(forthcoming) in Andrew Martin and Jon-Erik Dolvik (eds) European Social Models in the Crisis. Oxford: Oxford University Press (with Jelle Visser).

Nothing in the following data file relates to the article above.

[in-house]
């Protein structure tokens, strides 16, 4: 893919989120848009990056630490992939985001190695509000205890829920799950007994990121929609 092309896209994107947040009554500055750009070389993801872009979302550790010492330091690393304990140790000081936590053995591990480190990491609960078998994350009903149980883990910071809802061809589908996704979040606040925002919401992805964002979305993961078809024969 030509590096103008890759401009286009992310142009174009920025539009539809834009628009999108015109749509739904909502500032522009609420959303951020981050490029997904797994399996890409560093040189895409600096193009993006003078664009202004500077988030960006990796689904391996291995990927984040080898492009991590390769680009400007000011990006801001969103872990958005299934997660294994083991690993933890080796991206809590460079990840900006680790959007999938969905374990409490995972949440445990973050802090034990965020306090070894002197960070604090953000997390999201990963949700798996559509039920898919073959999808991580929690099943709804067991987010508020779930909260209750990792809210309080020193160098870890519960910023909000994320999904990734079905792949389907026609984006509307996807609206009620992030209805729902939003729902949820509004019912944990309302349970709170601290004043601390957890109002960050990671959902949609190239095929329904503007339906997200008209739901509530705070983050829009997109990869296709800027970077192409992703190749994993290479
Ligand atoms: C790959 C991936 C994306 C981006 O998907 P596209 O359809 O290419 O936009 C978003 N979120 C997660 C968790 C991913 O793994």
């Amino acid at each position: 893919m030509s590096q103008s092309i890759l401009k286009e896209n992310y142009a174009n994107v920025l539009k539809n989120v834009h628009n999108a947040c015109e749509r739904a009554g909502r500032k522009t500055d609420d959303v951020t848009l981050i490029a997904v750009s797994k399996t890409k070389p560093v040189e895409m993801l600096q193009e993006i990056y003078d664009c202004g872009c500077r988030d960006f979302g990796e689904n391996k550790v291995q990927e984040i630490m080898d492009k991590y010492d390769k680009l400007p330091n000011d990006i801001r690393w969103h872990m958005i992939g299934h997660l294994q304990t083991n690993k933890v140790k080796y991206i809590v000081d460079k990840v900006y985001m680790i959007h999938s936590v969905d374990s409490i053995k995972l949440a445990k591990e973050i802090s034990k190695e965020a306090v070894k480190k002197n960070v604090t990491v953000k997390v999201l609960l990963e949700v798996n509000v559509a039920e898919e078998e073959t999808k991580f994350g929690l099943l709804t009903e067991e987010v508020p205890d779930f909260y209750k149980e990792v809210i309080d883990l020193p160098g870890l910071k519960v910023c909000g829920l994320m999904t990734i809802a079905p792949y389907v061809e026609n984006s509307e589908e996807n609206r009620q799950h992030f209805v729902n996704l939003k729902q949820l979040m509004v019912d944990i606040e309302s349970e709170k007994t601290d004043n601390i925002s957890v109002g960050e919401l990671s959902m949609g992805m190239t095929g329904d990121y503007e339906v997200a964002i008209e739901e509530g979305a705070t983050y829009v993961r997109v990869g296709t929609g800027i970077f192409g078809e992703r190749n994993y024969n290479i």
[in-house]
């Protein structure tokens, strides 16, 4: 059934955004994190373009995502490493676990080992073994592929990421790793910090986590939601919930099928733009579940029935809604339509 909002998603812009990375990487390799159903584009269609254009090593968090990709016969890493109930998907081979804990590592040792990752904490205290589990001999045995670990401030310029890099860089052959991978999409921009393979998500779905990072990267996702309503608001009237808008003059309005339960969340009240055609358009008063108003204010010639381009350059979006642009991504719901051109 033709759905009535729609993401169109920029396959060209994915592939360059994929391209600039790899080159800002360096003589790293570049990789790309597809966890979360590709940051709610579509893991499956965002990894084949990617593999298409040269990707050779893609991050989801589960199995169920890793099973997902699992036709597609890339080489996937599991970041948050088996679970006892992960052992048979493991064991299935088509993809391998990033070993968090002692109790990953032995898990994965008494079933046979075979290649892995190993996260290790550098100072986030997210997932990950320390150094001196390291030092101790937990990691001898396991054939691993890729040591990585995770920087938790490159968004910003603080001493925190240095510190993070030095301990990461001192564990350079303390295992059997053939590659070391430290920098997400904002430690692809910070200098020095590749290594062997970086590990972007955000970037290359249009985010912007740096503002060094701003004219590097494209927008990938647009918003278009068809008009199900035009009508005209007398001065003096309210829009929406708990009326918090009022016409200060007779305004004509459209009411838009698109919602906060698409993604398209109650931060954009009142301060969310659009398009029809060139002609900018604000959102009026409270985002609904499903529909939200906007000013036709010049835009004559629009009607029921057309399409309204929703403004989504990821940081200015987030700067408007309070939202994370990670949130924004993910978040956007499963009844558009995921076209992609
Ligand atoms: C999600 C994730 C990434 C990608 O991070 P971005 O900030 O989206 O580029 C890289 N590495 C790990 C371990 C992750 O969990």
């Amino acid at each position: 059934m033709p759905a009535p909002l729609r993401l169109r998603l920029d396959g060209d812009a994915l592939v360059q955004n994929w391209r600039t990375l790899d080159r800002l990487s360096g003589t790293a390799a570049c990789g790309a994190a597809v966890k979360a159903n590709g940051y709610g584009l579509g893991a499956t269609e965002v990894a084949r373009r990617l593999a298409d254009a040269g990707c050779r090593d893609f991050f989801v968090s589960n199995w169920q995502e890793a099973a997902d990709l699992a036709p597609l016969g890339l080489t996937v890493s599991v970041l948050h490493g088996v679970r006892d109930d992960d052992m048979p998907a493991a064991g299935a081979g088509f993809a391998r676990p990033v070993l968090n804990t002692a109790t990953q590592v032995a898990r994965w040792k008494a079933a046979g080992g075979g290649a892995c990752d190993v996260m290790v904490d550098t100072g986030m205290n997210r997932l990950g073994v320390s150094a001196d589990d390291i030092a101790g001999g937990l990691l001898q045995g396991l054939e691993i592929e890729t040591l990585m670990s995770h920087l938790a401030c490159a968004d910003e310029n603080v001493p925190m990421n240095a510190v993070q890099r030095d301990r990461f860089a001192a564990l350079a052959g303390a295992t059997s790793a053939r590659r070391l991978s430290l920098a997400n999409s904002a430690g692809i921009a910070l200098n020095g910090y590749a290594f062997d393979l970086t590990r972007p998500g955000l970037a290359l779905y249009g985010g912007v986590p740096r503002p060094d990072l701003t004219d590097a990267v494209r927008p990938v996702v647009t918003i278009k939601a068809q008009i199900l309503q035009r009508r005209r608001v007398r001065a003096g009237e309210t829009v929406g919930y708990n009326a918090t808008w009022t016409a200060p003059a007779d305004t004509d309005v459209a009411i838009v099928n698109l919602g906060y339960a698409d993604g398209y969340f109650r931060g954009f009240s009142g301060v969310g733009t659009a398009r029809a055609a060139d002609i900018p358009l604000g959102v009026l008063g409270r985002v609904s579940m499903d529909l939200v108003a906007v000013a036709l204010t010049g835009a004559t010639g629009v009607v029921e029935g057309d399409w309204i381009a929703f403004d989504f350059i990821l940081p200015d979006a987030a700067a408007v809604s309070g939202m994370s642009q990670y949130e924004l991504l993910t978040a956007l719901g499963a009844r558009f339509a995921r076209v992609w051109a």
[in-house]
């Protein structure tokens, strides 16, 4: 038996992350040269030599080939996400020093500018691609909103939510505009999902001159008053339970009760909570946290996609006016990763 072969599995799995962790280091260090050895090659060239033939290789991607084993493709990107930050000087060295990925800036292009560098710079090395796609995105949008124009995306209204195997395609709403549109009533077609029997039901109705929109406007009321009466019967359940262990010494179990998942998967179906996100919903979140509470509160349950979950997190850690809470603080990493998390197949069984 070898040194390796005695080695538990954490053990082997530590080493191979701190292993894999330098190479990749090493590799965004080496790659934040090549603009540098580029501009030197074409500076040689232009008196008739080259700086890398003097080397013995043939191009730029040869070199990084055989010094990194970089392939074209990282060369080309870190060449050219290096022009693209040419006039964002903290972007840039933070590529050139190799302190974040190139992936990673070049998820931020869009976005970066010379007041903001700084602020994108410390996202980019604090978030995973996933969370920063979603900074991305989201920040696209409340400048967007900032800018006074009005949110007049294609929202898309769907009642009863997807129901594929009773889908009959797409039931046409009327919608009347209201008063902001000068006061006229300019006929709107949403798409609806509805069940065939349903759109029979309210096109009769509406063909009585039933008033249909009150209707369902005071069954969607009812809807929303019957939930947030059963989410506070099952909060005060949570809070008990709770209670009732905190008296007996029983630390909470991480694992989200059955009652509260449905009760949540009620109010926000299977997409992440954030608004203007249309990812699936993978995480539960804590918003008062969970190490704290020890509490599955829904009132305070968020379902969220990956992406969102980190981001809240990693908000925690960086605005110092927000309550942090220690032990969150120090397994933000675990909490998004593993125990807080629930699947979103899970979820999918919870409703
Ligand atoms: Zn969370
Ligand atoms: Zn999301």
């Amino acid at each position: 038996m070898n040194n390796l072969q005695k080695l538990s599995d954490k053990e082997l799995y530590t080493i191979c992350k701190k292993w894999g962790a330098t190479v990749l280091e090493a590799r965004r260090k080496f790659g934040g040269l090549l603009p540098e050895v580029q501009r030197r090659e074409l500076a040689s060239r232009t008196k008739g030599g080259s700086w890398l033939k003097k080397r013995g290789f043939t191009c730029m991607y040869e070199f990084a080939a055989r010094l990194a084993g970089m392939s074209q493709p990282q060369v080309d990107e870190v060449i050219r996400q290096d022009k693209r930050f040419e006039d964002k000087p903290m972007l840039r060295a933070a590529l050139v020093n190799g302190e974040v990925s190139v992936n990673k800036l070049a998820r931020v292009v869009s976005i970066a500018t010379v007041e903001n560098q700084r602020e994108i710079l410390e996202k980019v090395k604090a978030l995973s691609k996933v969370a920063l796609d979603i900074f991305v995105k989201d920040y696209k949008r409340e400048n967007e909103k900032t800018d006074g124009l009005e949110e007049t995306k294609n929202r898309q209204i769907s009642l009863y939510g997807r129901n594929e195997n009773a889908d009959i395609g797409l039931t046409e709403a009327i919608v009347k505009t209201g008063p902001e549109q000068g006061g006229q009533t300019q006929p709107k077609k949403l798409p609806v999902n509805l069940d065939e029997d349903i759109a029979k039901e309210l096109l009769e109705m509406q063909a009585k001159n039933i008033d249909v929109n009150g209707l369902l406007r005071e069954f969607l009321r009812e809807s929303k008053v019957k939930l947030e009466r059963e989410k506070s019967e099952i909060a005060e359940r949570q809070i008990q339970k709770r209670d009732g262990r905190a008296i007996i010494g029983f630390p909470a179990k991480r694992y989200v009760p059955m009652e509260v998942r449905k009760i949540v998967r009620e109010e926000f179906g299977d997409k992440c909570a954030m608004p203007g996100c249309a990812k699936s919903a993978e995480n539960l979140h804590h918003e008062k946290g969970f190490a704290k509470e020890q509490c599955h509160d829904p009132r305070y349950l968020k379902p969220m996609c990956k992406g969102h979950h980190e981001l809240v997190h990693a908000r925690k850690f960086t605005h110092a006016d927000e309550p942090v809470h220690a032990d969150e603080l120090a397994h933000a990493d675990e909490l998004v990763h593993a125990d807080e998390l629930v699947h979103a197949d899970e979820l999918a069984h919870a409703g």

In this chapter we analyse patterns of policy change and employment performance in the social models of the Netherlands and Switzerland. We outline how these countries have been able to reconcile high employment levels, a lean welfare state and moderate levels of income inequality, three policy objectives that have been considered irreconcilable in standard accounts of employment performance in advanced political economies. In both countries, income equality is mainly achieved within the market rather than by the state through redistribution. High degrees of redistribution as pursued in Nordic countries have not been a viable option given the weakness of organised labour in both countries. Low levels of market inequality are underpinned by high employment rates, thereby reducing the share of households without income, rather than by redistribution. High employment, in turn, is underpinned by continuous wage moderation and the existence of a series of entry routes inside the labour market for specific groups often marginalised in Bismarckian welfare models, like young workers and women. Part-time employment and vocational training have played a substantial role here. Finally, wage moderation and the development of market-driven policies are underpinned by the rather subordinate position of labour, yet embedded in a consensual political culture that fosters cooperation rather tan conflict both in industrial relations and in public policymaking.